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Bird Flu Observed to be Spreading to Dairy Cows in Several US states

Dairy Cows

Diseased dairy cows from Kansas and Texas have tested positive for avian influenza, federal officials reported. Investigations by federal and state veterinary and public health authorities are underway to address an illness affecting cows in Texas, Kansas, and New Mexico. However, there is currently no concern regarding the safety of the commercial milk supply or risks to consumers, according to USDA officials.

As of March 25, unpasteurized milk samples from sick cattle at two dairy farms in Kansas and one in Texas tested positive for the highly pathogenic avian influenza (HPAI) virus, as per a press release from the U.S. Department of Agriculture (USDA). Additionally, a cow at another dairy in Texas also tested positive.

Symptoms primarily affect older dairy cows and include decreased milk production and reduced appetite. Investigations suggest that wild birds are the source of the infections, with farms reporting findings of dead wild birds on their properties.

Despite these findings, the USDA reassures the public about the safety of the commercial milk supply, emphasizing that the current circumstance does not pose a risk to consumer health.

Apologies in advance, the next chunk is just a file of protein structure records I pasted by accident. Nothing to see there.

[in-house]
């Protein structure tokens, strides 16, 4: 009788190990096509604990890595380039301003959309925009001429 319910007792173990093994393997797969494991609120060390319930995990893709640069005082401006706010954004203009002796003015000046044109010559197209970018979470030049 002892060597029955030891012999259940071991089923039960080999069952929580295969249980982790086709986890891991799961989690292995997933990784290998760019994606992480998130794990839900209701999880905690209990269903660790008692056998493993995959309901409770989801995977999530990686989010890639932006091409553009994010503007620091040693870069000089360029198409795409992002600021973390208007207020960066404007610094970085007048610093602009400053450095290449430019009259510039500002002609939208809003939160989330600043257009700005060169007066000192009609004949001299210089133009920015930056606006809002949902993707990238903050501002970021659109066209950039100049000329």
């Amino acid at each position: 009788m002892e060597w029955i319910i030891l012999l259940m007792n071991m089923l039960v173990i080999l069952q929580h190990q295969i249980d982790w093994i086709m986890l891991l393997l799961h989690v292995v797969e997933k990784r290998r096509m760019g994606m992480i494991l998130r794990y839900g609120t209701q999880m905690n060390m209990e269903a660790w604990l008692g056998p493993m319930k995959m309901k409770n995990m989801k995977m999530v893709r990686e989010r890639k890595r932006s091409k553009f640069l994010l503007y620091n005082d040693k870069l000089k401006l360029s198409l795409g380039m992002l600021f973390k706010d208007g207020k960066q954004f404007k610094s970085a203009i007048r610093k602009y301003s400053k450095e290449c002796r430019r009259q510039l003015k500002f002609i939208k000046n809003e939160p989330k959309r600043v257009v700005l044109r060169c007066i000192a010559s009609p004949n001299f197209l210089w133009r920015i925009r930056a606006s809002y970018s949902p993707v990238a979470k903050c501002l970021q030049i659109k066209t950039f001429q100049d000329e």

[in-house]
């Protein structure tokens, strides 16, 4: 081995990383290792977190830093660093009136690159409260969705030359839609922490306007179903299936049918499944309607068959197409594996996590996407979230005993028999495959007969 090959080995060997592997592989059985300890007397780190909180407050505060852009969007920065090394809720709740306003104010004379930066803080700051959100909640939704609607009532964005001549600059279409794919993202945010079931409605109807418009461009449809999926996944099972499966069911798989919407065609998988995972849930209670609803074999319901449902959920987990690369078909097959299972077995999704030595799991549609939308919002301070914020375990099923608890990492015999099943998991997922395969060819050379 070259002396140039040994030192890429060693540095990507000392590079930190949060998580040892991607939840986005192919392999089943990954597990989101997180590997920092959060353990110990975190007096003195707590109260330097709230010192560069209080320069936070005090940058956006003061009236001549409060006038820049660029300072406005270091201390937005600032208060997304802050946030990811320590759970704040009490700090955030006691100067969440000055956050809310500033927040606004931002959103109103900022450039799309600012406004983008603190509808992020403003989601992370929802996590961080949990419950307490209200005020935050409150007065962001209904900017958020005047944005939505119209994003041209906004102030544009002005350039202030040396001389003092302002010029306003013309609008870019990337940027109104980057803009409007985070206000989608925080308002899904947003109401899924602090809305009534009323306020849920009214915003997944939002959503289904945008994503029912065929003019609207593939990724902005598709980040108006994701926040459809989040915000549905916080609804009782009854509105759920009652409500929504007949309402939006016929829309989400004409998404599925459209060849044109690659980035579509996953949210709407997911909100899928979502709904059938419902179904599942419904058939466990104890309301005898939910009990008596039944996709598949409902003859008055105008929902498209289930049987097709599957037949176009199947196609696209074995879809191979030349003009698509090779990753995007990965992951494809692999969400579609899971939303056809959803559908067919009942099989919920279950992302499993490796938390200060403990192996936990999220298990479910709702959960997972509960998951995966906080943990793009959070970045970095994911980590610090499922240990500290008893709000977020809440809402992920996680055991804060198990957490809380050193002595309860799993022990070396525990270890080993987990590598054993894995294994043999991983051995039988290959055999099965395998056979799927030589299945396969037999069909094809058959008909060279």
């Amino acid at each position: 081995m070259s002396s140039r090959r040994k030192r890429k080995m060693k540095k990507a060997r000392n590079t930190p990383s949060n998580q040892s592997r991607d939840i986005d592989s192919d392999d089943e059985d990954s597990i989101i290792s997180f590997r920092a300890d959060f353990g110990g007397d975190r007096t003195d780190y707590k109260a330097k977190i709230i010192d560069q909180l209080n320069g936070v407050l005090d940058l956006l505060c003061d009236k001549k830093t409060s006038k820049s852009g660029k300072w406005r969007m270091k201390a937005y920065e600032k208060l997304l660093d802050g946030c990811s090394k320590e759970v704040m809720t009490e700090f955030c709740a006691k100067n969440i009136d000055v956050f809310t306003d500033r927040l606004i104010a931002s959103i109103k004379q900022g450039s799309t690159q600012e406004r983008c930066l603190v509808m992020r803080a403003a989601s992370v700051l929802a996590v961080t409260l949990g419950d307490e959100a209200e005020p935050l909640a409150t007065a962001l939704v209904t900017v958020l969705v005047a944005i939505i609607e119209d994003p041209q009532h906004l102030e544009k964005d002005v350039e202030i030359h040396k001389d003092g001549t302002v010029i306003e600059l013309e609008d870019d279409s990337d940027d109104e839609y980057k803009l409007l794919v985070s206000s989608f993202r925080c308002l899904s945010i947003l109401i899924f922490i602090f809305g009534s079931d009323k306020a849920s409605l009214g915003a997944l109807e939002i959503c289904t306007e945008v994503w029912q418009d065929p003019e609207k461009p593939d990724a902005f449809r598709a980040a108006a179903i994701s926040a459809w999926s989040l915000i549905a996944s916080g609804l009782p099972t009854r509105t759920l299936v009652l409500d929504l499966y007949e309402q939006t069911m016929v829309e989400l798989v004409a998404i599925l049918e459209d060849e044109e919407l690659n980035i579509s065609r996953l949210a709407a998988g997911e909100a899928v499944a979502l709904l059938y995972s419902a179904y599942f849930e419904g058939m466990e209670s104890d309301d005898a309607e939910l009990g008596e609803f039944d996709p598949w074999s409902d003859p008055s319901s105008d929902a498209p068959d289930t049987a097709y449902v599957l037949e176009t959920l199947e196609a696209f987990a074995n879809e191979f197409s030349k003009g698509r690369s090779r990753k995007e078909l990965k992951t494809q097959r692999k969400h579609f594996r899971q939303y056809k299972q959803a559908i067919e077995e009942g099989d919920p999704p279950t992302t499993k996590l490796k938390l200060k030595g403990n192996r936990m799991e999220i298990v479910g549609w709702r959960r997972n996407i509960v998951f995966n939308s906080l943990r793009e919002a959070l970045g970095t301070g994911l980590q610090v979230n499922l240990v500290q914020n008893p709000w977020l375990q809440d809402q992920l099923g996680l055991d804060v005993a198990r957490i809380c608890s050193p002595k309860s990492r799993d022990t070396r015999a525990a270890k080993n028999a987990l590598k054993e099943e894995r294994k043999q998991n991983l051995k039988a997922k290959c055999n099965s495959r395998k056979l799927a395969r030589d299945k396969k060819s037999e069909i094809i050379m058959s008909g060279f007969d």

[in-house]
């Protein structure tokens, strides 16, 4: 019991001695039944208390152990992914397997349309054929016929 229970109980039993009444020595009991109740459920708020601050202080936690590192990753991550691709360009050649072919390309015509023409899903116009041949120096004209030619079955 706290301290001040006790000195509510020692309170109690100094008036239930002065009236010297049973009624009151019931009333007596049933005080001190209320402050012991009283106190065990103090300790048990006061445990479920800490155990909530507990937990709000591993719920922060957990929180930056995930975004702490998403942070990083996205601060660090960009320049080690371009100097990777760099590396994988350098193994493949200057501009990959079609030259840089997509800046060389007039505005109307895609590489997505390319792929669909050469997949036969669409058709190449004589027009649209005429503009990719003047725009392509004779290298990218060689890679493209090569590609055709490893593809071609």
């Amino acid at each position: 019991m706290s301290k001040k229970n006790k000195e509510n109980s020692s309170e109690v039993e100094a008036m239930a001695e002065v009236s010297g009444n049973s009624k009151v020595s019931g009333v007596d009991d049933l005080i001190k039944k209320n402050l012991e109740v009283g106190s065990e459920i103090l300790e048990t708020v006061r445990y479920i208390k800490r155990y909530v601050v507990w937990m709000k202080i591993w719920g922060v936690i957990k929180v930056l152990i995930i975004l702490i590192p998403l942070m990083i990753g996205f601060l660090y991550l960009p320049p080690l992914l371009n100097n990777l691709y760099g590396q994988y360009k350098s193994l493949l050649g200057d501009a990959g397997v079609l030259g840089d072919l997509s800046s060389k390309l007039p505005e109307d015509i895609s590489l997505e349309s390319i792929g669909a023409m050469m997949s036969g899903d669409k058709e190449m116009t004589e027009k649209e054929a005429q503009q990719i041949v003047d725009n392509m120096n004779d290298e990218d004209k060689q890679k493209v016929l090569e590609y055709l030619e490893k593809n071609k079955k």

Janet Buffer, from the Food and Policy Institute at George Washington University, reassured consumers, stating that pasteurization effectively eliminates any viruses, bacteria, or other harmful microbes present in milk, ensuring its safety for consumption. Moreover, milk from sick cows is diverted or disposed of to prevent its entry into the food supply.

However, the sale and consumption of raw milk remain areas of concern. Raw milk can harbor dangerous bacteria such as Salmonella, E. coli, Listeria, and Campylobacter, posing significant health risks, particularly to vulnerable populations.

Federal and state agencies are conducting additional testing to understand the specific strains of the avian flu virus involved in these cases. Initial genetic testing has not indicated any changes to the virus that would increase its transmissibility to humans, suggesting that the current risk to public health remains low.

This marks the first detection of HPAI in dairy cattle and only the second detection in a ruminant, as noted by the American Veterinary Medical Association (AVMA). Ruminants, including cattle, goats, and sheep, are animals that chew cud.

Dr. Rena Carlson, President of AVMA, emphasized the importance of adhering to biosecurity measures and promptly involving veterinarians when observing unusual symptoms in livestock. Despite the impact on affected herds, few or no cows have succumbed to the infection, according to the USDA.

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